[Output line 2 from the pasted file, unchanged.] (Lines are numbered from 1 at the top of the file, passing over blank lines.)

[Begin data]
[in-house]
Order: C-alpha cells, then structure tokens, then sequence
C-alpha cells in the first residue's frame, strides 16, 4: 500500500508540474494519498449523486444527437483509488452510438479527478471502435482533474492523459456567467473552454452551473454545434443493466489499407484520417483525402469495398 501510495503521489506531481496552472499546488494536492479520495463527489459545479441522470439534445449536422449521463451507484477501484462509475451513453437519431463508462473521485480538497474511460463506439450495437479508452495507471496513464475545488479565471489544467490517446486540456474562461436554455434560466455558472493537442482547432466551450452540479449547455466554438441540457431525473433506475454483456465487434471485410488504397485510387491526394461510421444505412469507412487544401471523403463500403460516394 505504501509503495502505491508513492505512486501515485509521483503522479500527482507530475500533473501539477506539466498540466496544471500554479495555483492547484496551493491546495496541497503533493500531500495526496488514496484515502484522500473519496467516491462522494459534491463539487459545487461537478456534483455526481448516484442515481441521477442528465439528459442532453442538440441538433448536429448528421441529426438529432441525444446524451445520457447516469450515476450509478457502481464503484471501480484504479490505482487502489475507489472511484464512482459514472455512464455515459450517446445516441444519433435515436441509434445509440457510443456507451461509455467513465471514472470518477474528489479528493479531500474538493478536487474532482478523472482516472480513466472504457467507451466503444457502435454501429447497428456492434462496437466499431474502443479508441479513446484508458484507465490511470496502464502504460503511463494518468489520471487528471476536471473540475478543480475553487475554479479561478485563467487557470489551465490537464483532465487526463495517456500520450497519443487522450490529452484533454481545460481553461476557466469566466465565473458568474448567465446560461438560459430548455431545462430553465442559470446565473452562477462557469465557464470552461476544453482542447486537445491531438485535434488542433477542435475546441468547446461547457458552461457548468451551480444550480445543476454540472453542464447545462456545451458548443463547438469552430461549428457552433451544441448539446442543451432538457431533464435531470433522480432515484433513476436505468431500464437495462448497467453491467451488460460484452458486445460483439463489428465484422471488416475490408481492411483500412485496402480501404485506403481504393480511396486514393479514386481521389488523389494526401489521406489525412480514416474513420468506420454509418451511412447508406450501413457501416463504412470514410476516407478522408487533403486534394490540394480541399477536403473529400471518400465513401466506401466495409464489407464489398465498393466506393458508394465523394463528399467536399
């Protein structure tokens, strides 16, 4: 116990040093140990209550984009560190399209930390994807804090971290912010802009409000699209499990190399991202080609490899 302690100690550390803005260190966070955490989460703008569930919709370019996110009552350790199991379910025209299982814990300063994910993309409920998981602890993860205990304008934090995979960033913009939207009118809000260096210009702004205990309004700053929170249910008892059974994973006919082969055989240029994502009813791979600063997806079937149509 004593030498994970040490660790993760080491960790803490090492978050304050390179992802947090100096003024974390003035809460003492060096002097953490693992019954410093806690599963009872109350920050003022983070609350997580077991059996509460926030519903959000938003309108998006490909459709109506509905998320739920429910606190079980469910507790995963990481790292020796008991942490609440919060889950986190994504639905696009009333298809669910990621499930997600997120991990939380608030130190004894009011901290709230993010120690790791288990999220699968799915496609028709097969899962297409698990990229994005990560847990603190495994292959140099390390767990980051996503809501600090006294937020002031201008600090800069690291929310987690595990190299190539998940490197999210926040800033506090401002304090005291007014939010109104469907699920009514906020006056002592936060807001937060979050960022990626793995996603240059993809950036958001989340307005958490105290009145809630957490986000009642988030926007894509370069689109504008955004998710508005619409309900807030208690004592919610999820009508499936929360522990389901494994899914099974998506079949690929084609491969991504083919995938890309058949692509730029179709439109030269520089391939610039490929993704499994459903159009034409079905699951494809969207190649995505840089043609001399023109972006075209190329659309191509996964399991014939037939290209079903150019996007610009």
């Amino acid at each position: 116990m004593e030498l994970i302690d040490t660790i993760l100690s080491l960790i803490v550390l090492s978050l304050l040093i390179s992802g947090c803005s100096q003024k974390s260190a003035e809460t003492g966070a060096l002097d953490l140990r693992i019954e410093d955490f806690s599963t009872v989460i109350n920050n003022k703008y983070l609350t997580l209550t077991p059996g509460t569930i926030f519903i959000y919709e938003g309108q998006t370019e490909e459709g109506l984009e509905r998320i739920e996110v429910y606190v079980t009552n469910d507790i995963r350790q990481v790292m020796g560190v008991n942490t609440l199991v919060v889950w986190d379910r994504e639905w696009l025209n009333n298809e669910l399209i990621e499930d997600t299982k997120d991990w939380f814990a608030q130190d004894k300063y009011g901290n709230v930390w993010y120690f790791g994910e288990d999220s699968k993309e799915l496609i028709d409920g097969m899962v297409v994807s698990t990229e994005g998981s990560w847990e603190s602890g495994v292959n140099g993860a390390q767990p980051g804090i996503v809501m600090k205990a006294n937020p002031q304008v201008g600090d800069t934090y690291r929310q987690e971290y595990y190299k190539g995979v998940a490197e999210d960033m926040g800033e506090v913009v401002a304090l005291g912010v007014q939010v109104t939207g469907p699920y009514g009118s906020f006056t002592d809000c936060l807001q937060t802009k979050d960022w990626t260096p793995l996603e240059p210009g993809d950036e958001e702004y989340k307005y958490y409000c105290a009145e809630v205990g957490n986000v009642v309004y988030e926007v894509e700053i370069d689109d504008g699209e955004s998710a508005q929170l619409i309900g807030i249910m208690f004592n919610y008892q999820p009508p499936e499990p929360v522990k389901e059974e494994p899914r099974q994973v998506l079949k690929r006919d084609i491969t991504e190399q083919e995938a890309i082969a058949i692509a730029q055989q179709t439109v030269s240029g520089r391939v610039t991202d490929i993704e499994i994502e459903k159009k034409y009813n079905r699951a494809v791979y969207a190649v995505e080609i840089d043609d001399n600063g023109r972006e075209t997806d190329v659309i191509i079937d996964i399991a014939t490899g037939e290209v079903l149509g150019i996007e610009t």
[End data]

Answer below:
Order: C-alpha cells, then structure tokens, then sequence